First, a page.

Survey of the Human Pancreatic β-Cell G1/S Proteome Reveals a Potential Therapeutic Role for Cdk-6 and Cyclin D1 in Enhancing Human β-Cell Replication and Function In Vivo

  1. Nathalie Fiaschi-Taesch,
  2. Todd A. Bigatel,
  3. Brian Sicari,
  4. Karen K. Takane,
  5. Fatima Salim,
  6. Silvia Velazquez-Garcia,
  7. George Harb,
  8. Karen Selk,
  9. Irene Cozar-Castellano and
  10. Andrew F. Stewart
  1. Division of Endocrinology, The University of Pittsburgh School of Medicine, Pittsburgh, Pennsylvania.
  1. Corresponding author: Nathalie M. Fiaschi-Taesch, taeschn{at}
  1. N.F.-T. and T.A.B. contributed equally to this article.


OBJECTIVES To comprehensively inventory the proteins that control the G1/S cell cycle checkpoint in the human islet and compare them with those in the murine islet, to determine whether these might therapeutically enhance human β-cell replication, to determine whether human β-cell replication can be demonstrated in an in vivo model, and to enhance human β-cell function in vivo.

RESEARCH DESIGN AND METHODS Thirty-four G1/S regulatory proteins were examined in human islets. Effects of adenoviruses expressing cdk-6, cdk-4, and cyclin D1 on proliferation in human β-cells were studied in both invitro and in vivo models.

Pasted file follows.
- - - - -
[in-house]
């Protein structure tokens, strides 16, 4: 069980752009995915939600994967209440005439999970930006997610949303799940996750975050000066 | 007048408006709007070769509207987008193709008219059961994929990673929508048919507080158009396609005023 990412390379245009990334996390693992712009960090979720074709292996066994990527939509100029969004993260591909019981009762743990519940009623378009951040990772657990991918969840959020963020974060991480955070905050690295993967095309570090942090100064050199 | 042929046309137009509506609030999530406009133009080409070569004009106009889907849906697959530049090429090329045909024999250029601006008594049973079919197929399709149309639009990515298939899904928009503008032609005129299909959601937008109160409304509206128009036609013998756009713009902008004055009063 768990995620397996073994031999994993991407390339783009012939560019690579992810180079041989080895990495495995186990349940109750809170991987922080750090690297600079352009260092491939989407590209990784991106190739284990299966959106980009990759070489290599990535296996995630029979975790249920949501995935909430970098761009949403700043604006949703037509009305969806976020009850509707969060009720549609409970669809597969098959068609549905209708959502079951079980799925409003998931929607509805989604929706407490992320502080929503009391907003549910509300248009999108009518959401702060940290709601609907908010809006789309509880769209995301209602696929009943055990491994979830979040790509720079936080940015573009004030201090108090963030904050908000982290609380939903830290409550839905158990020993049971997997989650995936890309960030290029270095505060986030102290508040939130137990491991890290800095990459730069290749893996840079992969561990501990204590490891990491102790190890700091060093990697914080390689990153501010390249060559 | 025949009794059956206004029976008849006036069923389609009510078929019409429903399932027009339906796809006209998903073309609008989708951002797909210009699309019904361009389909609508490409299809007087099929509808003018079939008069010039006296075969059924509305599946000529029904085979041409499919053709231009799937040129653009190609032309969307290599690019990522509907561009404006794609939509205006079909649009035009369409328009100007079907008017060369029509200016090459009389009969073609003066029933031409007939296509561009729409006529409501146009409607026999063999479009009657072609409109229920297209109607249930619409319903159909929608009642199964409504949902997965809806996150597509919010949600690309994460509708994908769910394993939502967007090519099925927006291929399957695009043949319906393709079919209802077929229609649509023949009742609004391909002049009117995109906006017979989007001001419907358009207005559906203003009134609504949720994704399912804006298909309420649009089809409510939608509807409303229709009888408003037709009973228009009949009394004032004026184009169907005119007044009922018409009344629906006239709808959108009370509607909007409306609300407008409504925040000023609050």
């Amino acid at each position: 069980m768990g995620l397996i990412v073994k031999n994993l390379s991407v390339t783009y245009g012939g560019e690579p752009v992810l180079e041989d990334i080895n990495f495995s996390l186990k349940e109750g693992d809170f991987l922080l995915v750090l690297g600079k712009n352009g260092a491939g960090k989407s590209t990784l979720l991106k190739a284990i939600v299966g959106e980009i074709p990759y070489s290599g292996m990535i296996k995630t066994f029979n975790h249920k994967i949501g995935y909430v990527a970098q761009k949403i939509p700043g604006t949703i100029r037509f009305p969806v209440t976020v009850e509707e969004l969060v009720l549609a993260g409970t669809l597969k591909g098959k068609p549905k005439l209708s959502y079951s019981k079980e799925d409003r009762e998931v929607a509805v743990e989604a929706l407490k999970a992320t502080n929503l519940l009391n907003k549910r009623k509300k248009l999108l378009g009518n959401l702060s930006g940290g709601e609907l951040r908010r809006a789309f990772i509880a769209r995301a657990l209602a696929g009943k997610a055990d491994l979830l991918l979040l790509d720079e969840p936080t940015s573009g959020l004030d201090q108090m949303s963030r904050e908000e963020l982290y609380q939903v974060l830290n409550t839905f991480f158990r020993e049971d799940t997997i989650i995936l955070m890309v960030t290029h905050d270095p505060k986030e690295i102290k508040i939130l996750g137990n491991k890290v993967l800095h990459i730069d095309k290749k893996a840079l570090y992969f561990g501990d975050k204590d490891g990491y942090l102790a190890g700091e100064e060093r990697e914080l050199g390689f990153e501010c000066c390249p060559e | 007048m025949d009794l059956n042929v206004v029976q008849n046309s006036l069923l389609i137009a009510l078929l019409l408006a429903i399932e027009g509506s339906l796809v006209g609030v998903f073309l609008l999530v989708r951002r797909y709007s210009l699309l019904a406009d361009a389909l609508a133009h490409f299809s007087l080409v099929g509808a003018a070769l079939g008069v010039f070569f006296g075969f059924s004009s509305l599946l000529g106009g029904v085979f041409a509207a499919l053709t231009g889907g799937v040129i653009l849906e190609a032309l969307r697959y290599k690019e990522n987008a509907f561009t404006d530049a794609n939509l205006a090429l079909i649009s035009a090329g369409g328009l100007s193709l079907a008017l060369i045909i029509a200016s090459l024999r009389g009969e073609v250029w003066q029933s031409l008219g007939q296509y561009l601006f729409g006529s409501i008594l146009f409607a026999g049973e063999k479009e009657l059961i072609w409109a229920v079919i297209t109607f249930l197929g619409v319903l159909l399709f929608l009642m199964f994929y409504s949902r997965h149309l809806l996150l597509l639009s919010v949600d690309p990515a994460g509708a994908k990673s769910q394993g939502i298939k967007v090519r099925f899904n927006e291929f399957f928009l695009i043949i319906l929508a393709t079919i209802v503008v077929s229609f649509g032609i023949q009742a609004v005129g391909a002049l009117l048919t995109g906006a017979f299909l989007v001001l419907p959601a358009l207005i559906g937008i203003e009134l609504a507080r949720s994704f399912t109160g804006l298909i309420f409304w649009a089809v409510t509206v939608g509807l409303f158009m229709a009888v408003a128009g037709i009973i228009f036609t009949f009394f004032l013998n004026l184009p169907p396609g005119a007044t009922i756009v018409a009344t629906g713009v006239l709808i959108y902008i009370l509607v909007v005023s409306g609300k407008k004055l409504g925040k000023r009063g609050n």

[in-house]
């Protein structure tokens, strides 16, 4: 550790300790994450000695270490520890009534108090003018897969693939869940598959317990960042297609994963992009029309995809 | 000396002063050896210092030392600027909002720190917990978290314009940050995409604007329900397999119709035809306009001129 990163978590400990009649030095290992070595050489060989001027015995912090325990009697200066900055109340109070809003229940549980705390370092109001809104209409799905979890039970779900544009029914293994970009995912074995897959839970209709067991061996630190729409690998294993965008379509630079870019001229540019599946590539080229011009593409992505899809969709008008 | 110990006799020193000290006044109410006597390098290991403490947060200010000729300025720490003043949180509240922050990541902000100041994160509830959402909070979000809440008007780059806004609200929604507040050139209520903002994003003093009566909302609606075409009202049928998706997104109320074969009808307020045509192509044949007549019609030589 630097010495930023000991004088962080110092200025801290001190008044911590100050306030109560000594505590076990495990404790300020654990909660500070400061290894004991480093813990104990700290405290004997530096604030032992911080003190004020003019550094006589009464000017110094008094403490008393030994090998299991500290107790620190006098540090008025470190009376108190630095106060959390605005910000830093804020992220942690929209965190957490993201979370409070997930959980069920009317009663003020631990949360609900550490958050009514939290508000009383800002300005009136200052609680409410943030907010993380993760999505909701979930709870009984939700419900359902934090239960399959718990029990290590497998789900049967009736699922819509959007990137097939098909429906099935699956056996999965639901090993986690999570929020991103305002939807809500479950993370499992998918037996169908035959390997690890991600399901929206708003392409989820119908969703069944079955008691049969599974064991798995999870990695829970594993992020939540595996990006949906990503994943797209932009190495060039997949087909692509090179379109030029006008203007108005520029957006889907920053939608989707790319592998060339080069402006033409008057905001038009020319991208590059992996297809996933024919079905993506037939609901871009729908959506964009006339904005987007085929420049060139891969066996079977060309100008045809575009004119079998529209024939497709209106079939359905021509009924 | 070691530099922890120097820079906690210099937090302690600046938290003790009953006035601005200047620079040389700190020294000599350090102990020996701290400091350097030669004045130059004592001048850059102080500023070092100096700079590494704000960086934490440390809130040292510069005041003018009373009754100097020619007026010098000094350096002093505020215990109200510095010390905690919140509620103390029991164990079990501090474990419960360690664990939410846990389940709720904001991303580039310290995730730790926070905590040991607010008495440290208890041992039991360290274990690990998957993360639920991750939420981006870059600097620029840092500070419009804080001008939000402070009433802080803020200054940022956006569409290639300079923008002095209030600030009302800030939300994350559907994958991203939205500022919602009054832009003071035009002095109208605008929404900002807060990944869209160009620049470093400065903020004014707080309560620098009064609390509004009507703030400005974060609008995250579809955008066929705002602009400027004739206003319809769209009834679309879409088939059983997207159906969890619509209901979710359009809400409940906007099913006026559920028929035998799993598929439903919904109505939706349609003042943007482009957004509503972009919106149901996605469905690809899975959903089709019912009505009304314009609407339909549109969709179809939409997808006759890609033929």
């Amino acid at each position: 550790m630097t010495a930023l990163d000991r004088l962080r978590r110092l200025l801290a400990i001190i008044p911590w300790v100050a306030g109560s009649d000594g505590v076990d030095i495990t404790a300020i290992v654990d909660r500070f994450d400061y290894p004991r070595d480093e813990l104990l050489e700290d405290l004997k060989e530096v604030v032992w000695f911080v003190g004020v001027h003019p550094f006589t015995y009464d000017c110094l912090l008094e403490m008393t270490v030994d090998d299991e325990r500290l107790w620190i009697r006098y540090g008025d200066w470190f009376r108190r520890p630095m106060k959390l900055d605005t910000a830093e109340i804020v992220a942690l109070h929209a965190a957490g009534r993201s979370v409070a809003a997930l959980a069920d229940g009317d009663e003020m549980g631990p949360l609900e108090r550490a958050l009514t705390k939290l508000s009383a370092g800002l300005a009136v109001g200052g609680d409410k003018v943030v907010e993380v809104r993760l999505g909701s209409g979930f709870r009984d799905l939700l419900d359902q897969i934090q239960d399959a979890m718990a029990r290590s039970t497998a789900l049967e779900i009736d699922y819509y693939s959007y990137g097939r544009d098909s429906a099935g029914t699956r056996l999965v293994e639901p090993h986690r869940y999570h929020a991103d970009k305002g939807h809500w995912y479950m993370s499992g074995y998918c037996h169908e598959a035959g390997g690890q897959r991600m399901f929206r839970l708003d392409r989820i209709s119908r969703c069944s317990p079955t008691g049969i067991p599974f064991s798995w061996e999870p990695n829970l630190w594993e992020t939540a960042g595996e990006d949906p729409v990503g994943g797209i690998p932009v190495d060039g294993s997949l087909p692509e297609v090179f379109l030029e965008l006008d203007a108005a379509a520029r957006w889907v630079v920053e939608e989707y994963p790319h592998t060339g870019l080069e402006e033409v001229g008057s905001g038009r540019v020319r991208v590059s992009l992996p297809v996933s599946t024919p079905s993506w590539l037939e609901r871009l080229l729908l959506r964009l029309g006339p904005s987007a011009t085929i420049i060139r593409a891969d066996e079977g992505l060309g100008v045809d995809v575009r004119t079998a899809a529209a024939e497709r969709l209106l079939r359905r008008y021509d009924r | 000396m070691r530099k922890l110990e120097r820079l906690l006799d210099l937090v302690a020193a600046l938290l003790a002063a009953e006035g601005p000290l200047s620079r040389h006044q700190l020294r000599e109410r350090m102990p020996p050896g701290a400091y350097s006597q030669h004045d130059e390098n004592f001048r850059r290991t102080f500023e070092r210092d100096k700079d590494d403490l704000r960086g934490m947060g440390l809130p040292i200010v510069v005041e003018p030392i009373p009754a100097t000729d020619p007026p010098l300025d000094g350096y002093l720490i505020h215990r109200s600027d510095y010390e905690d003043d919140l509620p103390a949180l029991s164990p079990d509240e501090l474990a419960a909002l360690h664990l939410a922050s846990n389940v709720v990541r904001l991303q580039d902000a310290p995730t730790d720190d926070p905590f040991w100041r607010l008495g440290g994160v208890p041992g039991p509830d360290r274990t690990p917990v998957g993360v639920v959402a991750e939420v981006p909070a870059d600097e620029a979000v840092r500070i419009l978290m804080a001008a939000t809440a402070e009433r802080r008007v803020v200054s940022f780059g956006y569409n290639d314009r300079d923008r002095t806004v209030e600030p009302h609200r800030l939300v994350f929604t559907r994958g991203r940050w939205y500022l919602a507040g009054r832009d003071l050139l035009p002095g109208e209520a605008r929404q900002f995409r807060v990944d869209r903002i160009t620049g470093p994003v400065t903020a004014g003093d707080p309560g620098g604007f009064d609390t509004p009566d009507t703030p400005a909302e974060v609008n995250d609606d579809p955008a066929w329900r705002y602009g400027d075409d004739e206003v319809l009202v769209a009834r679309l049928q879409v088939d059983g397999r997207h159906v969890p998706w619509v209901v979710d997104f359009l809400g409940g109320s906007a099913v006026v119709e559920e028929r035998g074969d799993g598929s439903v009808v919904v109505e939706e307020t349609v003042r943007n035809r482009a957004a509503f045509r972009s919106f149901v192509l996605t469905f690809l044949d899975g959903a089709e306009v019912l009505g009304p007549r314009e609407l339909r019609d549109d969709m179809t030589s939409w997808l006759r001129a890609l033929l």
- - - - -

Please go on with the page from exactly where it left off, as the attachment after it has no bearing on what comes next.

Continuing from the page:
RESULTS Multiple differences between murine and human islets occur, most strikingly the presence of cdk-6 in human β-cells versus its low abundance in the murine islet. Cdk-6 and cyclin D1 in vitro led to marked activation of retinoblastoma protein phosphorylation and cell cycle progression with no induction of cell death. Human islets transduced with cdk-6 and cyclin D1 were transplanted into diabetic NOD-SCID mice and markedly outperformed native human islets in vivo, maintaining glucose control for the entire 6 weeks of the study.

CONCLUSIONS The human G1/S proteome is described for the first time. Human islets are unlike their rodent counterparts in that they contain easily measurable cdk-6. Cdk-6 overexpression, alone or in combination with cyclin D1, strikingly stimulates human β-cell replication, both in vitro as well as in vivo, without inducing cell death or loss of function. Using this model, human β-cell replication can be induced and studied in vivo.


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    • Received May 12, 2008.
    • Accepted December 23, 2008.
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